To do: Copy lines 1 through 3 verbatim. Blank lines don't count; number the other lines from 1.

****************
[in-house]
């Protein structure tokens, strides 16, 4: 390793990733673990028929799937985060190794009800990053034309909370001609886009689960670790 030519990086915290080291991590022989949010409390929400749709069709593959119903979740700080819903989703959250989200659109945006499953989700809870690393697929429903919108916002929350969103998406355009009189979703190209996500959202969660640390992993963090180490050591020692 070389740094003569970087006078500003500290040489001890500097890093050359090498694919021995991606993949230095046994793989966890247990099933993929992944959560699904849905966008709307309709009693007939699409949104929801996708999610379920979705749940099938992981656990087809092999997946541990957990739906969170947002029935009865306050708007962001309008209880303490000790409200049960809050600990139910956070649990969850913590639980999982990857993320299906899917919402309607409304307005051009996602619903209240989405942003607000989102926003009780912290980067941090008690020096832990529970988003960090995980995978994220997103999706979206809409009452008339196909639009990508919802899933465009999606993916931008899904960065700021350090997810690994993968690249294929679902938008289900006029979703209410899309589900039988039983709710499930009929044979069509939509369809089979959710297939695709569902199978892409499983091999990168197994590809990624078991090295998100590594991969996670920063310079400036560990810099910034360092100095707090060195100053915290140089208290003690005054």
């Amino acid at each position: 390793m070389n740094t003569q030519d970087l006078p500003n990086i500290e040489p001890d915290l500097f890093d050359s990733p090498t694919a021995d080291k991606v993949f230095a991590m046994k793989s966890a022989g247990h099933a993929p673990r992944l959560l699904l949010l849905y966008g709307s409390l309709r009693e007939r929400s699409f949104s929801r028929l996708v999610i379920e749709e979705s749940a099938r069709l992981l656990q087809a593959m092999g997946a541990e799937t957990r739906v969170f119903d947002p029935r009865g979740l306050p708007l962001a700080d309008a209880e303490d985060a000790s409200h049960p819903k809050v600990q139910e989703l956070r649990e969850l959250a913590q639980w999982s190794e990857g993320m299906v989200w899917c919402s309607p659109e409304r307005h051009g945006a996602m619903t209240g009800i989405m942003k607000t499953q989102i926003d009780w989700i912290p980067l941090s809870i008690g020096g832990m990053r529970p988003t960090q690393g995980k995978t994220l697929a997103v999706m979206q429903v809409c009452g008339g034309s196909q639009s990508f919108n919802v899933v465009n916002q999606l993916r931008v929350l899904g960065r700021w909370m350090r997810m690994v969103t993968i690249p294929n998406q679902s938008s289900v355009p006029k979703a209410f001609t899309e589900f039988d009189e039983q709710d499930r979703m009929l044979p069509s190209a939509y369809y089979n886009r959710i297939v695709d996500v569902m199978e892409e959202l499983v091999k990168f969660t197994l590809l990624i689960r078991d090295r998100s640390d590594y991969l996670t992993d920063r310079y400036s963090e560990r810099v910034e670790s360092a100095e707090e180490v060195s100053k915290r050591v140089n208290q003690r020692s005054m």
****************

[in-house]
């Protein structure tokens, strides 16, 4: 390793990733673990028929799937985060190794009800990053034309909370001609886009689960670790 030519990086915290080291991590022989949010409390929400749709069709593959119903979740700080819903989703959250989200659109945006499953989700809870690393697929429903919108916002929350969103998406355009009189979703190209996500959202969660640390992993963090180490050591020692 070389740094003569970087006078500003500290040489001890500097890093050359090498694919021995991606993949230095046994793989966890247990099933993929992944959560699904849905966008709307309709009693007939699409949104929801996708999610379920979705749940099938992981656990087809092999997946541990957990739906969170947002029935009865306050708007962001309008209880303490000790409200049960809050600990139910956070649990969850913590639980999982990857993320299906899917919402309607409304307005051009996602619903209240989405942003607000989102926003009780912290980067941090008690020096832990529970988003960090995980995978994220997103999706979206809409009452008339196909639009990508919802899933465009999606993916931008899904960065700021350090997810690994993968690249294929679902938008289900006029979703209410899309589900039988039983709710499930009929044979069509939509369809089979959710297939695709569902199978892409499983091999990168197994590809990624078991090295998100590594991969996670920063310079400036560990810099910034360092100095707090060195100053915290140089208290003690005054």
């Amino acid at each position: 390793m070389n740094t003569q030519d970087l006078p500003n990086i500290e040489p001890d915290l500097f890093d050359s990733p090498t694919a021995d080291k991606v993949f230095a991590m046994k793989s966890a022989g247990h099933a993929p673990r992944l959560l699904l949010l849905y966008g709307s409390l309709r009693e007939r929400s699409f949104s929801r028929l996708v999610i379920e749709e979705s749940a099938r069709l992981l656990q087809a593959m092999g997946a541990e799937t957990r739906v969170f119903d947002p029935r009865g979740l306050p708007l962001a700080d309008a209880e303490d985060a000790s409200h049960p819903k809050v600990q139910e989703l956070r649990e969850l959250a913590q639980w999982s190794e990857g993320m299906v989200w899917c919402s309607p659109e409304r307005h051009g945006a996602m619903t209240g009800i989405m942003k607000t499953q989102i926003d009780w989700i912290p980067l941090s809870i008690g020096g832990m990053r529970p988003t960090q690393g995980k995978t994220l697929a997103v999706m979206q429903v809409c009452g008339g034309s196909q639009s990508f919108n919802v899933v465009n916002q999606l993916r931008v929350l899904g960065r700021w909370m350090r997810m690994v969103t993968i690249p294929n998406q679902s938008s289900v355009p006029k979703a209410f001609t899309e589900f039988d009189e039983q709710d499930r979703m009929l044979p069509s190209a939509y369809y089979n886009r959710i297939v695709d996500v569902m199978e892409e959202l499983v091999k990168f969660t197994l590809l990624i689960r078991d090295r998100s640390d590594y991969l996670t992993d920063r310079y400036s963090e560990r810099v910034e670790s360092a100095e707090e180490v060195s100053k915290r050591v140089n208290q003690r020692s005054m």